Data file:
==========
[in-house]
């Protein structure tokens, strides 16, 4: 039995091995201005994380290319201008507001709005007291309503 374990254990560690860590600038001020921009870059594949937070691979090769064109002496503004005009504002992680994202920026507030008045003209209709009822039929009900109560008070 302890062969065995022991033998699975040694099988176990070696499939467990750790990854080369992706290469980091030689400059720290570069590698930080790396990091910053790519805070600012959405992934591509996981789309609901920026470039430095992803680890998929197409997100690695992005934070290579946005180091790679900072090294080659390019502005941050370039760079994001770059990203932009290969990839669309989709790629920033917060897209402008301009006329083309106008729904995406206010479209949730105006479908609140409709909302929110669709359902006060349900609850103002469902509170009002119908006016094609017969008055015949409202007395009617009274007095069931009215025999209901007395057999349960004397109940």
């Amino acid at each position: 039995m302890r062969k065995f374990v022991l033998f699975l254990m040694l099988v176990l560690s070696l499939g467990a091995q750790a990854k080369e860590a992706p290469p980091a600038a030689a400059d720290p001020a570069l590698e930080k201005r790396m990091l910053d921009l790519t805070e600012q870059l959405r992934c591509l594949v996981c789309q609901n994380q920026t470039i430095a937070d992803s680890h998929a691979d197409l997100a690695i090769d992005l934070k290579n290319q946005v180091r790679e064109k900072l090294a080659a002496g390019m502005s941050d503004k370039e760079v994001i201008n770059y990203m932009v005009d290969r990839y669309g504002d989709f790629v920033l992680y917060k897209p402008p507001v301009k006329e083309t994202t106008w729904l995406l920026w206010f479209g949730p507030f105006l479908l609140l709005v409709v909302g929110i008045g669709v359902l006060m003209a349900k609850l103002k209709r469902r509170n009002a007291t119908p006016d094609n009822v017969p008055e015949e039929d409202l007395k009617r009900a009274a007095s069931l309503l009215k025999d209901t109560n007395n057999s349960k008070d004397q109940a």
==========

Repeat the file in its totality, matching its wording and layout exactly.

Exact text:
[in-house]
């Protein structure tokens, strides 16, 4: 039995091995201005994380290319201008507001709005007291309503 374990254990560690860590600038001020921009870059594949937070691979090769064109002496503004005009504002992680994202920026507030008045003209209709009822039929009900109560008070 302890062969065995022991033998699975040694099988176990070696499939467990750790990854080369992706290469980091030689400059720290570069590698930080790396990091910053790519805070600012959405992934591509996981789309609901920026470039430095992803680890998929197409997100690695992005934070290579946005180091790679900072090294080659390019502005941050370039760079994001770059990203932009290969990839669309989709790629920033917060897209402008301009006329083309106008729904995406206010479209949730105006479908609140409709909302929110669709359902006060349900609850103002469902509170009002119908006016094609017969008055015949409202007395009617009274007095069931009215025999209901007395057999349960004397109940």
């Amino acid at each position: 039995m302890r062969k065995f374990v022991l033998f699975l254990m040694l099988v176990l560690s070696l499939g467990a091995q750790a990854k080369e860590a992706p290469p980091a600038a030689a400059d720290p001020a570069l590698e930080k201005r790396m990091l910053d921009l790519t805070e600012q870059l959405r992934c591509l594949v996981c789309q609901n994380q920026t470039i430095a937070d992803s680890h998929a691979d197409l997100a690695i090769d992005l934070k290579n290319q946005v180091r790679e064109k900072l090294a080659a002496g390019m502005s941050d503004k370039e760079v994001i201008n770059y990203m932009v005009d290969r990839y669309g504002d989709f790629v920033l992680y917060k897209p402008p507001v301009k006329e083309t994202t106008w729904l995406l920026w206010f479209g949730p507030f105006l479908l609140l709005v409709v909302g929110i008045g669709v359902l006060m003209a349900k609850l103002k209709r469902r509170n009002a007291t119908p006016d094609n009822v017969p008055e015949e039929d409202l007395k009617r009900a009274a007095s069931l309503l009215k025999d209901t109560n007395n057999s349960k008070d004397q109940a």